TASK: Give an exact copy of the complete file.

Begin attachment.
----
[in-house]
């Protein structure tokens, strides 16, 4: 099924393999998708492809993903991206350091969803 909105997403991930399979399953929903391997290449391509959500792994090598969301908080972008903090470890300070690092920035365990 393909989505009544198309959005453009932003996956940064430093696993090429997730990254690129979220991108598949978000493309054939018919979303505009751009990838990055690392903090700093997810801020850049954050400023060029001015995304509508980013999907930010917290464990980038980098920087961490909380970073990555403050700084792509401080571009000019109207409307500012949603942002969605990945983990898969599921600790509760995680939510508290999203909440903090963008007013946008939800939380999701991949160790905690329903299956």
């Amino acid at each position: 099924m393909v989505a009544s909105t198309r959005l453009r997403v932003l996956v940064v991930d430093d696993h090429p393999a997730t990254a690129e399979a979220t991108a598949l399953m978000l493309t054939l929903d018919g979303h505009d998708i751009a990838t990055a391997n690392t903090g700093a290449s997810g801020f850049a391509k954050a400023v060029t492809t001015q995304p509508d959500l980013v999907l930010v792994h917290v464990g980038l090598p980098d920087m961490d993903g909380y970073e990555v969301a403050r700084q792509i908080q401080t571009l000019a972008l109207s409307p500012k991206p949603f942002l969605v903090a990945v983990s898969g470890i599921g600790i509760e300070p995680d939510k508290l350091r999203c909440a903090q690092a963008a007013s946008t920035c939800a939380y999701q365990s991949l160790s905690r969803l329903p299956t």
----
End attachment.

[in-house]
């Protein structure tokens, strides 16, 4: 099924393999998708492809993903991206350091969803 909105997403991930399979399953929903391997290449391509959500792994090598969301908080972008903090470890300070690092920035365990 393909989505009544198309959005453009932003996956940064430093696993090429997730990254690129979220991108598949978000493309054939018919979303505009751009990838990055690392903090700093997810801020850049954050400023060029001015995304509508980013999907930010917290464990980038980098920087961490909380970073990555403050700084792509401080571009000019109207409307500012949603942002969605990945983990898969599921600790509760995680939510508290999203909440903090963008007013946008939800939380999701991949160790905690329903299956």
């Amino acid at each position: 099924m393909v989505a009544s909105t198309r959005l453009r997403v932003l996956v940064v991930d430093d696993h090429p393999a997730t990254a690129e399979a979220t991108a598949l399953m978000l493309t054939l929903d018919g979303h505009d998708i751009a990838t990055a391997n690392t903090g700093a290449s997810g801020f850049a391509k954050a400023v060029t492809t001015q995304p509508d959500l980013v999907l930010v792994h917290v464990g980038l090598p980098d920087m961490d993903g909380y970073e990555v969301a403050r700084q792509i908080q401080t571009l000019a972008l109207s409307p500012k991206p949603f942002l969605v903090a990945v983990s898969g470890i599921g600790i509760e300070p995680d939510k508290l350091r999203c909440a903090q690092a963008a007013s946008t920035c939800a939380y999701q365990s991949l160790s905690r969803l329903p299956t």